In one of the many anecdotes that characterizes Sei Shonagon’s The Pillow Book, Sei, a lady in waiting to the Empress Sadako, (who is the wife of Emperor Ichijo and a niece of Michinaga) goes with the other ladies in waiting to see a particular type of bird by a pond. They pile into a carriage and risk attack from robbers outside of the city. Heian Kyo, (current day Kyoto) or the city of peace and tranquility, was a walled city that only the aristocracy or gentry and royal court were allowed to enter and live in. As a result, leaving the city could result in danger from bandits on isolated roads. Nevertheless, the ladies in waiting to Empress Sadako had to see that bird, which was some type of relative of a Kookibura, and so ventured out during the evening to observe it by a pond.
Upon their return to the royal court, they were met with a singular demand by Sadako: Where are your poems?
Writing, sending, and reciting poems was extremely important in Heian society. One sent them to lovers, friends, and relatives, and memorized the most popular ones for recitation contests at the royal court. When one had a sorrowful, spiritual or beautiful experience in nature, one wrote a standard three line poem to express the emotions felt. However, Sei and her cohorts failed to do this, after having told EVERYONE at court that they were specifically going to see this lovely bird with a haunting cry in the evening by a lake. What could inspire poetry if not that scene?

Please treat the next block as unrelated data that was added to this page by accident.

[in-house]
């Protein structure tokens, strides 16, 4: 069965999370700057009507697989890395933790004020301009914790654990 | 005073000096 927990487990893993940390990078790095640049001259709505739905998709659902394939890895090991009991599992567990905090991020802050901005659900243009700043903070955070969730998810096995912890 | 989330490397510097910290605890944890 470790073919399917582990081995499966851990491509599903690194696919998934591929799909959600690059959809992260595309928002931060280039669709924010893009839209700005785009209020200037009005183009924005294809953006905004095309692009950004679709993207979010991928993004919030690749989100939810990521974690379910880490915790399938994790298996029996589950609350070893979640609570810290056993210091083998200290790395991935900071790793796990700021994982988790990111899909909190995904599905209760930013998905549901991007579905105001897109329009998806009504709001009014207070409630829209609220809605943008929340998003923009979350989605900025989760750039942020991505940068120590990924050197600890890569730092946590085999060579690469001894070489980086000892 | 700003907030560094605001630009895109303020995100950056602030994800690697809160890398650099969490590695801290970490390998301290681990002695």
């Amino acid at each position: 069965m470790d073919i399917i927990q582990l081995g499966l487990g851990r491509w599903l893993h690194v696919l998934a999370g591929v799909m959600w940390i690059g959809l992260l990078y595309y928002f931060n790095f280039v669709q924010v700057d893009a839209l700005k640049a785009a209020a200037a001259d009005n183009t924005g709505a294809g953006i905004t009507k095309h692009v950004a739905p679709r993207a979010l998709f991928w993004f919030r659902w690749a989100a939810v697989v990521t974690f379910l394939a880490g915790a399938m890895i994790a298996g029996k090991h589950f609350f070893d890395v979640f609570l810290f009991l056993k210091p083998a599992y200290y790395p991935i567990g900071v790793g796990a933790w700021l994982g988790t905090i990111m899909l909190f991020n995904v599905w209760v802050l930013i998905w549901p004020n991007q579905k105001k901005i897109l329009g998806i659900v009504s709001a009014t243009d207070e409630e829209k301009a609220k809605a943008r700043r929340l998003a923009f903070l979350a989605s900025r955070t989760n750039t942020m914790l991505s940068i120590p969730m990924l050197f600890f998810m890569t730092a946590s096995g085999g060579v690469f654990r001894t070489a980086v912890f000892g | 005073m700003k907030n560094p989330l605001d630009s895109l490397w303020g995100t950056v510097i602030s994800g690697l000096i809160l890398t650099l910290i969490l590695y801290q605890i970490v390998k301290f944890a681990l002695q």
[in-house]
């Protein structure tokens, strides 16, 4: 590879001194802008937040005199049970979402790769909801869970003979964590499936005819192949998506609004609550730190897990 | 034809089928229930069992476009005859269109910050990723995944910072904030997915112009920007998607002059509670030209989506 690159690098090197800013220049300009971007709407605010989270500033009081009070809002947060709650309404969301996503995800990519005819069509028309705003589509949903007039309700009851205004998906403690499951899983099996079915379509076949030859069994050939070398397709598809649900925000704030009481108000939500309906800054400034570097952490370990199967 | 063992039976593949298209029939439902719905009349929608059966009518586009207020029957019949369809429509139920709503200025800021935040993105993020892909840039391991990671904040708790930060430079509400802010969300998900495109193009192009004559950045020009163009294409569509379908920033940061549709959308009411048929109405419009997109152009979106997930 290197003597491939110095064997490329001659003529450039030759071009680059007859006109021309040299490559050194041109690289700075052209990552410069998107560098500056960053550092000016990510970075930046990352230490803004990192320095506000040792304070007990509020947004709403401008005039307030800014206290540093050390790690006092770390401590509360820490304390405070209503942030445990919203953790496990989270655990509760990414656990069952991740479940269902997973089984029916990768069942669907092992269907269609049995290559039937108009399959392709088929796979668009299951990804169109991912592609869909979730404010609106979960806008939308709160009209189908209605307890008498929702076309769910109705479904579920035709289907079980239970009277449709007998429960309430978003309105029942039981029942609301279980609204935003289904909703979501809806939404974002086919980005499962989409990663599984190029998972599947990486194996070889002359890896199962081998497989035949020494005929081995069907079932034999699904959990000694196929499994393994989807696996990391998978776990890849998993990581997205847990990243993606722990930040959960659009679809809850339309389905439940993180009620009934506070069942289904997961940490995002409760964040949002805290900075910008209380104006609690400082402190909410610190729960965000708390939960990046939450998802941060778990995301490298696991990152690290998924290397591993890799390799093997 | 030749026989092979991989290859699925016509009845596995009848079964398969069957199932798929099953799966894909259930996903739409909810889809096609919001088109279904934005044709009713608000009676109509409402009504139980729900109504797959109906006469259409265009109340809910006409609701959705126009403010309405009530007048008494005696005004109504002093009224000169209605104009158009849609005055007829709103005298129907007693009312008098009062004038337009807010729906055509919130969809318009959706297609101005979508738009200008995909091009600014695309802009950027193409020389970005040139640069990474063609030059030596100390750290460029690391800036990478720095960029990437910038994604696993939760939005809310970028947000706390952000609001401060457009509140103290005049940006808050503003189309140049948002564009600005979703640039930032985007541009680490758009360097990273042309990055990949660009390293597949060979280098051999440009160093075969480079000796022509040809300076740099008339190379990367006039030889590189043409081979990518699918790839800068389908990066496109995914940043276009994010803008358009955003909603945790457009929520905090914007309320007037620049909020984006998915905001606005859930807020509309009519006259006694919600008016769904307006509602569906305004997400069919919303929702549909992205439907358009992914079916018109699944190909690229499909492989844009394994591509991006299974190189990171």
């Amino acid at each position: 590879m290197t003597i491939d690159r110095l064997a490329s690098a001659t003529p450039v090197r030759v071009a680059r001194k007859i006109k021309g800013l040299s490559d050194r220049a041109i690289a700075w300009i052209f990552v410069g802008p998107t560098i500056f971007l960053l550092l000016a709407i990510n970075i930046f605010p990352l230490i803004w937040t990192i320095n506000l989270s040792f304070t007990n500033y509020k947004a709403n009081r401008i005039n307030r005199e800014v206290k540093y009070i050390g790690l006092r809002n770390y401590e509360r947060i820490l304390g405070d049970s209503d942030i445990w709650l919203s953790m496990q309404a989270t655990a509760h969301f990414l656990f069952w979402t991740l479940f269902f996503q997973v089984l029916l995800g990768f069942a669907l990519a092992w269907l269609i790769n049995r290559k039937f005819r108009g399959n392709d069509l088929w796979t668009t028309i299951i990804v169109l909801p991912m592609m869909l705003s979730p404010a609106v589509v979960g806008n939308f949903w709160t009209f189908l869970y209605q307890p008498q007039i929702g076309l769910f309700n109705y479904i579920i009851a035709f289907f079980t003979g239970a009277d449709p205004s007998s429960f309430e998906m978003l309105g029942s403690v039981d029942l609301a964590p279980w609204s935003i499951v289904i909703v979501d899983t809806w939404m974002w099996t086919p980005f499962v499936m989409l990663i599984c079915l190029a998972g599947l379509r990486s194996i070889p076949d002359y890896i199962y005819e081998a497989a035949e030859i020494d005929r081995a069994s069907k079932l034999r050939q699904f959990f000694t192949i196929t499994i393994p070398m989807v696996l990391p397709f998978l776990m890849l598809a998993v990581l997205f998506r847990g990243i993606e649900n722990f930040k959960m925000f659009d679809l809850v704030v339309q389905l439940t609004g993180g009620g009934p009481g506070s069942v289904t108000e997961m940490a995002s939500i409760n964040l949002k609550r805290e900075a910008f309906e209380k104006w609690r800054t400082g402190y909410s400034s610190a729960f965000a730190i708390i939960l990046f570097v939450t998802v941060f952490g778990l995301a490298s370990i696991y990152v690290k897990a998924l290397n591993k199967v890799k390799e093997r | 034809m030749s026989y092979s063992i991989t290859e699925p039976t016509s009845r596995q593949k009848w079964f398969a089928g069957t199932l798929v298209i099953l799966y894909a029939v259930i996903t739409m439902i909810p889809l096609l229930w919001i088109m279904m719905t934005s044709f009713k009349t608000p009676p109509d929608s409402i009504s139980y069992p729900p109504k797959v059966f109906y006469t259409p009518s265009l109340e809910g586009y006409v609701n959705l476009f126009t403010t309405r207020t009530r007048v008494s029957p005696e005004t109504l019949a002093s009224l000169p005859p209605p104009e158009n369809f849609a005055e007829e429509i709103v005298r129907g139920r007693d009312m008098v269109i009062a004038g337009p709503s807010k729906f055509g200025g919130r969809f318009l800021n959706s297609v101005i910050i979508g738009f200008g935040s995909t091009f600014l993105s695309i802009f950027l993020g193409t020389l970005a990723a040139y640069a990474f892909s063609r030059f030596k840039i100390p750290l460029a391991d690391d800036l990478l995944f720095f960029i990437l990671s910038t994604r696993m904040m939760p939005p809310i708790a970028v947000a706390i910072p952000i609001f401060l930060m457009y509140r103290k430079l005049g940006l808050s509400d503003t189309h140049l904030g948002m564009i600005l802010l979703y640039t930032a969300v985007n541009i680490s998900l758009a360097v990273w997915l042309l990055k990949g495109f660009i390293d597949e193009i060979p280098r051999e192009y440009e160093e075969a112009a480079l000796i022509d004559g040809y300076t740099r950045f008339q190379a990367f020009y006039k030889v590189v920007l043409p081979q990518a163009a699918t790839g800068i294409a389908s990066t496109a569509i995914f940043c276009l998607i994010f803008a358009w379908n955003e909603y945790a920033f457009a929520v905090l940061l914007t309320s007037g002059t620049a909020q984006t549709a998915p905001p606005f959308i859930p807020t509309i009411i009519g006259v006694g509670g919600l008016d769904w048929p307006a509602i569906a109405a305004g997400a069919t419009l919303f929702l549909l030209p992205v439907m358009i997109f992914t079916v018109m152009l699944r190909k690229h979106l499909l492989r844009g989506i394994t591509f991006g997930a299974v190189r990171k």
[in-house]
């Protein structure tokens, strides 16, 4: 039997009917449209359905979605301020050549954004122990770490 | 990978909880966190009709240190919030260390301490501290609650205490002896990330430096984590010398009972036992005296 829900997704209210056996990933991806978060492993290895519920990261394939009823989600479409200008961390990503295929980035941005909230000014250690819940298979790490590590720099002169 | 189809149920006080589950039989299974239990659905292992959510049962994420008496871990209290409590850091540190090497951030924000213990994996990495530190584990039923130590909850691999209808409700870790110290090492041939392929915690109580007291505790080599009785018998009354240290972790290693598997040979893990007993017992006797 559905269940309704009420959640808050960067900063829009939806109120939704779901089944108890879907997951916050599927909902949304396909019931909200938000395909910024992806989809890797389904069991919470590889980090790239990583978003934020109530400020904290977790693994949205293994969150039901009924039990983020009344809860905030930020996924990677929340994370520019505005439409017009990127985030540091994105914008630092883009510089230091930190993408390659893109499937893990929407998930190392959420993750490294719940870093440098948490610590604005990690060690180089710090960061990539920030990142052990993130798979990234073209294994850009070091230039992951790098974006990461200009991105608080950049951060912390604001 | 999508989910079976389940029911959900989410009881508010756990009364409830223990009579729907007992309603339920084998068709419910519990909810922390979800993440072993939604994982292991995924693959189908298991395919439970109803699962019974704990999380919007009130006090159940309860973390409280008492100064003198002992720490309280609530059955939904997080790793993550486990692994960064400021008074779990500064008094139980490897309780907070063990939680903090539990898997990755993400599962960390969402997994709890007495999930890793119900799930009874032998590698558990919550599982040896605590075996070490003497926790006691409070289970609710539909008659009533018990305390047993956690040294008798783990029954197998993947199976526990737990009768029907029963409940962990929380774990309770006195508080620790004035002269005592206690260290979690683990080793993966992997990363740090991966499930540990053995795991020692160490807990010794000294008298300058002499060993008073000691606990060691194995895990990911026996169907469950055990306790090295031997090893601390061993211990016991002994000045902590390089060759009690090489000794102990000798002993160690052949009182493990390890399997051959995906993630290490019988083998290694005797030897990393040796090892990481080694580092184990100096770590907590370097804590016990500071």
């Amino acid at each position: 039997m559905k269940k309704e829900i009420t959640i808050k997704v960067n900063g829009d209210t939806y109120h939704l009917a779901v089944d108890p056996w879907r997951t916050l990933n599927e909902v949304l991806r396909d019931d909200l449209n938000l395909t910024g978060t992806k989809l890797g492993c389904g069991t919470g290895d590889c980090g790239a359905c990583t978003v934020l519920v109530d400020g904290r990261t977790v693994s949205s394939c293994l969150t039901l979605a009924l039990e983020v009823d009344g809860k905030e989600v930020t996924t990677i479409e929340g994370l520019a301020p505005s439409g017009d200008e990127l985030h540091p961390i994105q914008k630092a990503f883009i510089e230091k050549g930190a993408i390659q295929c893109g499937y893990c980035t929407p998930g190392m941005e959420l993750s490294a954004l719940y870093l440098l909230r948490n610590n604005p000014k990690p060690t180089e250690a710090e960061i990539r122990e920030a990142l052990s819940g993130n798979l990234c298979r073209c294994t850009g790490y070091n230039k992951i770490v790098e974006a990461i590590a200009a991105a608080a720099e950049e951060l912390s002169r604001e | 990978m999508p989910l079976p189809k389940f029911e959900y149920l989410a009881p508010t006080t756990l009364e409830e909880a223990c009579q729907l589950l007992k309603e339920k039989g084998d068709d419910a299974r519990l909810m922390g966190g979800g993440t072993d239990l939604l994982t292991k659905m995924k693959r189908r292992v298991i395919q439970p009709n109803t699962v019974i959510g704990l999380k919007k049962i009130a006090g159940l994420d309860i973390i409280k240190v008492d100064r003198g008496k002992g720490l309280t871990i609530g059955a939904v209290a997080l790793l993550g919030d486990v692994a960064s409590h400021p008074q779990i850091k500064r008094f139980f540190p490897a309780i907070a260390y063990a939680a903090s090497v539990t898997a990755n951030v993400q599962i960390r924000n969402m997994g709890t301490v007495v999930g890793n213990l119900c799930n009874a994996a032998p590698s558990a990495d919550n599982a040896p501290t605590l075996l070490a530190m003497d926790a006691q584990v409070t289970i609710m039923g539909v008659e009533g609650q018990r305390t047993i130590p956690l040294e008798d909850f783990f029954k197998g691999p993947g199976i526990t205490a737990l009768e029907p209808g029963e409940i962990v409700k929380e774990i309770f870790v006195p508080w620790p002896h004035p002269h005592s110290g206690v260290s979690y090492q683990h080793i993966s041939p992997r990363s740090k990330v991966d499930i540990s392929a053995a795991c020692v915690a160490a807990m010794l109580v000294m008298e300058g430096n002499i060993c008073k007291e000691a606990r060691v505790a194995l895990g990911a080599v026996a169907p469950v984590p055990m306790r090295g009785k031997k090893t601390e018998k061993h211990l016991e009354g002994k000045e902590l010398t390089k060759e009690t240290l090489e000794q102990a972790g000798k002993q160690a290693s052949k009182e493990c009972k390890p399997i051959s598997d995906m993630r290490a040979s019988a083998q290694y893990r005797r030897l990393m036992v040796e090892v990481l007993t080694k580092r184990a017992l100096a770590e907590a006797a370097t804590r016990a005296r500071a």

The ladies all sit and immediately try to recapture the moment, but alas, it’s too late. No one writes a poem of which she can be proud, or which she wishes to share with all of the court. They all feel deep humiliation and shame.
When your friends tell of you their experiences, sights, or feelings, indignantly demand a poem. And how did that NOT inspire you to write a three line poem with the standard conceits?, you’ll ask incredulously. Show me the poems!